In terms of general sightseeing, we are not able to recommend any of the scheduled daytime tours of Prague as suitable for wheelchair users or people with severe walking difficulties. The streets and squares around the tourist sights are highly pedestrianised, so all tours involve alighting the coach and some walking. There can also be steps to contend with.

However, if you walk reasonably well albeit at a slow pace, and can handle steps, the Prague City & Castle Tour + Boat Trip and the Jewish Quarter Tour are the most suitable.

Another possibility for sightseeing is to hire a private vehicle and driver for a half or full day, to transport you around the city and show you the sights. Although as a private tour, this would be considerably more expensive.

Another option is to make your own way around the city: many of the sights and tourist attractions in Prague are accessible to wheelchairs. If you wish to go up a tower, we recommend visiting the Old Town Hall Tower; a system of lifts inside transport wheelchair users from street level to the top, from where there are stunning views.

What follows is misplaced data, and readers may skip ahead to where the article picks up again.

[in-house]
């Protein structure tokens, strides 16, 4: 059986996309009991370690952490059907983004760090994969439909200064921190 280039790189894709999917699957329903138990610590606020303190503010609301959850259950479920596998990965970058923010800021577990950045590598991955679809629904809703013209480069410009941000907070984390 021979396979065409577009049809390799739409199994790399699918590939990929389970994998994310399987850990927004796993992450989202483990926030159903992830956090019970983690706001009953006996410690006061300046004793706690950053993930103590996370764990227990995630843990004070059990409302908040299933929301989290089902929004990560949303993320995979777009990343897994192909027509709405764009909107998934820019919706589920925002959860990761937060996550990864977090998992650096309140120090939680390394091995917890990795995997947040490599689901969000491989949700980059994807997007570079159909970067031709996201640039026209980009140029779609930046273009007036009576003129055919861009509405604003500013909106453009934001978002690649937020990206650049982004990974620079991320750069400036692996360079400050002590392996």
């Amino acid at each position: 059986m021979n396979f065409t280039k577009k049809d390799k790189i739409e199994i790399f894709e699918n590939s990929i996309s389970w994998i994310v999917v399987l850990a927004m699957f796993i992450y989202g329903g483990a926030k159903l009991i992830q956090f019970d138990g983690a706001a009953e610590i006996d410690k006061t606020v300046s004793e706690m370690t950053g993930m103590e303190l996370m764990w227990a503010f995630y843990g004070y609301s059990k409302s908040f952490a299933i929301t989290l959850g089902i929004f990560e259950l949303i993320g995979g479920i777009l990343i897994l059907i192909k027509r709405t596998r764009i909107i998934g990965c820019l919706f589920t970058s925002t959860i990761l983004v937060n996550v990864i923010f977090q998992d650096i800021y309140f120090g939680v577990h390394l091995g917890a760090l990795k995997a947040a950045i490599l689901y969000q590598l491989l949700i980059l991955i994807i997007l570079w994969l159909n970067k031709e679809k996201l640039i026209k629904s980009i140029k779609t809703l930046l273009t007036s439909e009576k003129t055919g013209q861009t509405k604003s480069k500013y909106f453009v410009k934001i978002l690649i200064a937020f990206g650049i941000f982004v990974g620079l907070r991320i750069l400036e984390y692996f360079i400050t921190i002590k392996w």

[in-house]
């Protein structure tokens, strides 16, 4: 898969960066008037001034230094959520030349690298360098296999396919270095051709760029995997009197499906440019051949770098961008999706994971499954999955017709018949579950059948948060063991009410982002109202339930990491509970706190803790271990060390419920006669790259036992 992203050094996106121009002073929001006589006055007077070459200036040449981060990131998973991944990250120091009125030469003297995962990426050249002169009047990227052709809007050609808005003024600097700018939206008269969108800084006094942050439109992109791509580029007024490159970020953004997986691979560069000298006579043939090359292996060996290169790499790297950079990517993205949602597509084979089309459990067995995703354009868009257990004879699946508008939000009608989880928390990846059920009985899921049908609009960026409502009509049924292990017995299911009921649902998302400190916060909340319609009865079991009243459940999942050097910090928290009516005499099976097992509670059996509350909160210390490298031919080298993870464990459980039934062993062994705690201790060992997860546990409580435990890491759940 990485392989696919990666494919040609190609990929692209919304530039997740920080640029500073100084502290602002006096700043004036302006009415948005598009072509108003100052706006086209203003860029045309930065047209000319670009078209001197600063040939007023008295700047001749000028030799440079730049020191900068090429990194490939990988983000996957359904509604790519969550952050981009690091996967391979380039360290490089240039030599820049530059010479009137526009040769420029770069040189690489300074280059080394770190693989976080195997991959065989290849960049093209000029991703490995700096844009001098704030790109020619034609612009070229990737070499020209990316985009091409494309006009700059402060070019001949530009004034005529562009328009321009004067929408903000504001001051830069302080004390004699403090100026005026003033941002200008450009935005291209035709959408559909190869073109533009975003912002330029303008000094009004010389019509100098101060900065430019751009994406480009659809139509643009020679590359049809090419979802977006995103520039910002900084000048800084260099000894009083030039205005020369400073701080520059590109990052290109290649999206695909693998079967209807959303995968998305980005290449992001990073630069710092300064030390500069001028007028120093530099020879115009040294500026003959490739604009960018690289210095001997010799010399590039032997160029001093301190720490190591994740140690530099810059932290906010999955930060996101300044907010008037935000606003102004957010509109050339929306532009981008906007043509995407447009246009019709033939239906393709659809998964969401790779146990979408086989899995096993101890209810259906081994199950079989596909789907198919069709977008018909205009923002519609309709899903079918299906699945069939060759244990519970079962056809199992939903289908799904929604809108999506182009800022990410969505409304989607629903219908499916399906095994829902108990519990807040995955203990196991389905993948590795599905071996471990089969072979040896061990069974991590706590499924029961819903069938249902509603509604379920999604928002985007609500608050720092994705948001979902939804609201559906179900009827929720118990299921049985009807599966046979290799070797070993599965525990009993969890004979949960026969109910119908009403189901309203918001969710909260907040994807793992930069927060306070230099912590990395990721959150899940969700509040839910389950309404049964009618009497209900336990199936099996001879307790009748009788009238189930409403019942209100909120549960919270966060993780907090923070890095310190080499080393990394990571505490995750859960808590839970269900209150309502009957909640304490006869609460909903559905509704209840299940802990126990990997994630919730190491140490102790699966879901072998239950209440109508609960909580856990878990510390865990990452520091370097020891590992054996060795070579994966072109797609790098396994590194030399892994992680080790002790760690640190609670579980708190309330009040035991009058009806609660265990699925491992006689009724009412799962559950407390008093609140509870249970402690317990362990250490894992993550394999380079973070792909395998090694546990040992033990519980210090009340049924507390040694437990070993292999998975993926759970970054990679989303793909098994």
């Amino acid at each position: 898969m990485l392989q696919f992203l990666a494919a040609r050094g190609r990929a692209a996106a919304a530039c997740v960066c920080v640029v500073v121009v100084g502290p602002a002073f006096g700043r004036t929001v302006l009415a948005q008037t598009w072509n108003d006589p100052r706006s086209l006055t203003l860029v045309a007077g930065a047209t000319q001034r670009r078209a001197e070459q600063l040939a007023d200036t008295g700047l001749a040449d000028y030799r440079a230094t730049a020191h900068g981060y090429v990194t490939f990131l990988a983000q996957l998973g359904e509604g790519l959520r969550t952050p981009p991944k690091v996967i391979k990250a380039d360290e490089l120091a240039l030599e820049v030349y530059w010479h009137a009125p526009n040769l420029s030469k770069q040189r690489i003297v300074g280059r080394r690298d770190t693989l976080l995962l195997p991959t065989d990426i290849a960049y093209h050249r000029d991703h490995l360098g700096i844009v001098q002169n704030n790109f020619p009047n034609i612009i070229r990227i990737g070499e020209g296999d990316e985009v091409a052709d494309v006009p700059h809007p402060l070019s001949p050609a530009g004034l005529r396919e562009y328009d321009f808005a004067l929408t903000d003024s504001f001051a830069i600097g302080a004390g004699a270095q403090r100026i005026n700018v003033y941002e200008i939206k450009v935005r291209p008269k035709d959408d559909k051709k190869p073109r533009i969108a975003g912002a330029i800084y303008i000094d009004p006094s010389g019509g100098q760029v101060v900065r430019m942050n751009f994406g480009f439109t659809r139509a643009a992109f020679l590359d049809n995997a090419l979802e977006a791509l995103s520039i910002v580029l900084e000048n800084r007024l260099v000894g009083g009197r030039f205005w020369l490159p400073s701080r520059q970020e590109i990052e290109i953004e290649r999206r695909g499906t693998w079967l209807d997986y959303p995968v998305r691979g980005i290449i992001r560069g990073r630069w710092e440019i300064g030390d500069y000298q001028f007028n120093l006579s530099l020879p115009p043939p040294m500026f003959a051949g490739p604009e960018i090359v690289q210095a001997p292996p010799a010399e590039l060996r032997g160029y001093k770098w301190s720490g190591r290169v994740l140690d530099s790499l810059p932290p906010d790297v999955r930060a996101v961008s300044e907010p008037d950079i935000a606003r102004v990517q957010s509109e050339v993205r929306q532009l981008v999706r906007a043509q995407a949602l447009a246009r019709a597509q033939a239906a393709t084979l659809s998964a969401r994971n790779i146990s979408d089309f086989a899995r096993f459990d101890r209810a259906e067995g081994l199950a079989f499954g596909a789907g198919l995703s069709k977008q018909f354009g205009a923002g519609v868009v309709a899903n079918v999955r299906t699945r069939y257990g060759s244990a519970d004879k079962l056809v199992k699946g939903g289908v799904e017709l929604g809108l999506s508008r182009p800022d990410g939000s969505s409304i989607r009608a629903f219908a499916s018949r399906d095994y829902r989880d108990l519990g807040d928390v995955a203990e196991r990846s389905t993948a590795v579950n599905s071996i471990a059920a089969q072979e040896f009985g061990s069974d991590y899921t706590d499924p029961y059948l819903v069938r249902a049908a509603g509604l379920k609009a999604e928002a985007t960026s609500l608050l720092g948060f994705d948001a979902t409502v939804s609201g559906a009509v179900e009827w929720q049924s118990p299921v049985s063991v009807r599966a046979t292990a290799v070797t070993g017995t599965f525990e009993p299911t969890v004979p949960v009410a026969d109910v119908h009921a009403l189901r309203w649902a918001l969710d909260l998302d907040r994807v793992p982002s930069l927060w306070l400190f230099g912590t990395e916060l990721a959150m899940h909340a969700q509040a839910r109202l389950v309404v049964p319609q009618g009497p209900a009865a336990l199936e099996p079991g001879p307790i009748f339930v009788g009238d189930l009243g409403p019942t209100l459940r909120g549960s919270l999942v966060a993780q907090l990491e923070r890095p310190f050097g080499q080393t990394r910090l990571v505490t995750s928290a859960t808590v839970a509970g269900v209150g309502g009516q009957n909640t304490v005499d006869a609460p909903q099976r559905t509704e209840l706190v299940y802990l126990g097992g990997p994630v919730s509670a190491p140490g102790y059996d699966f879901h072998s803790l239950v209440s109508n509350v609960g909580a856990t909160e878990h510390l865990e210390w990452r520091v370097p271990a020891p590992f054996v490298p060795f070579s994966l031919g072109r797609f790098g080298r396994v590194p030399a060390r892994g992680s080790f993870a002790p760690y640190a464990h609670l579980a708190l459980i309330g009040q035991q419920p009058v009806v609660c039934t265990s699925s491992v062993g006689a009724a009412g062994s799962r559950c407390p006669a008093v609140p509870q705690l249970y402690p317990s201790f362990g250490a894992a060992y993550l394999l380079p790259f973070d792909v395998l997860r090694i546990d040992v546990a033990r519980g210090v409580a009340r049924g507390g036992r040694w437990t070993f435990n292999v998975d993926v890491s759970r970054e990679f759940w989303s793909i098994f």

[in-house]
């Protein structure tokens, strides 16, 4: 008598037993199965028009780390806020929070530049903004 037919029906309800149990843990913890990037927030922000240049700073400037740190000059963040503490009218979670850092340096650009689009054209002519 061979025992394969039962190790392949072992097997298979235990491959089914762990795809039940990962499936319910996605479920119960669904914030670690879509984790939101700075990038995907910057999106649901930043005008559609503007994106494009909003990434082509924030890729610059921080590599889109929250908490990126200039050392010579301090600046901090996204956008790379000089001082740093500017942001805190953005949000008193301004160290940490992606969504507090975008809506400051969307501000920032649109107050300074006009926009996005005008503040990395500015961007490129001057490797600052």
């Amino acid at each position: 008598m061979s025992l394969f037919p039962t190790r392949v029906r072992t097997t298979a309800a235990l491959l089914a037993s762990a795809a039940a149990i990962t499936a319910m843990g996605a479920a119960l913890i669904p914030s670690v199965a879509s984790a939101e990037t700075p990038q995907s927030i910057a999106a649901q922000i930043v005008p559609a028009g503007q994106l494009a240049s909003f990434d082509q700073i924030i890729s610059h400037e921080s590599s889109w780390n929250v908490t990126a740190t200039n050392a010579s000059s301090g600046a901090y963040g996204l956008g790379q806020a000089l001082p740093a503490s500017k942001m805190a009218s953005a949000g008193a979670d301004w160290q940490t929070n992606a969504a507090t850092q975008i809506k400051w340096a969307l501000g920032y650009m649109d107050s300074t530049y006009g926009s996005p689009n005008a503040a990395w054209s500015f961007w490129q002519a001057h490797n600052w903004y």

To venture out of Prague, to visit interesting places in Czechia, there are several excursions suitable for wheelchair users and people with walking difficulties. The Karlovy Vary, Kutna Hora and Terezín Concentration Camp tours are all worth considering.

For nighttime in Prague, we offer an excellent evening excursion suitable for wheelchair users. And it includes a hotel pick-up and drop-off: the Traditional Czech Night.

For pure entertainment in the Old Town, the Medieval Tavern is a great show, and the upper floor is accessible. Book through Prague Experience and we will ensure you are reserved suitable seating - for this one you will need to make your own way to the venue.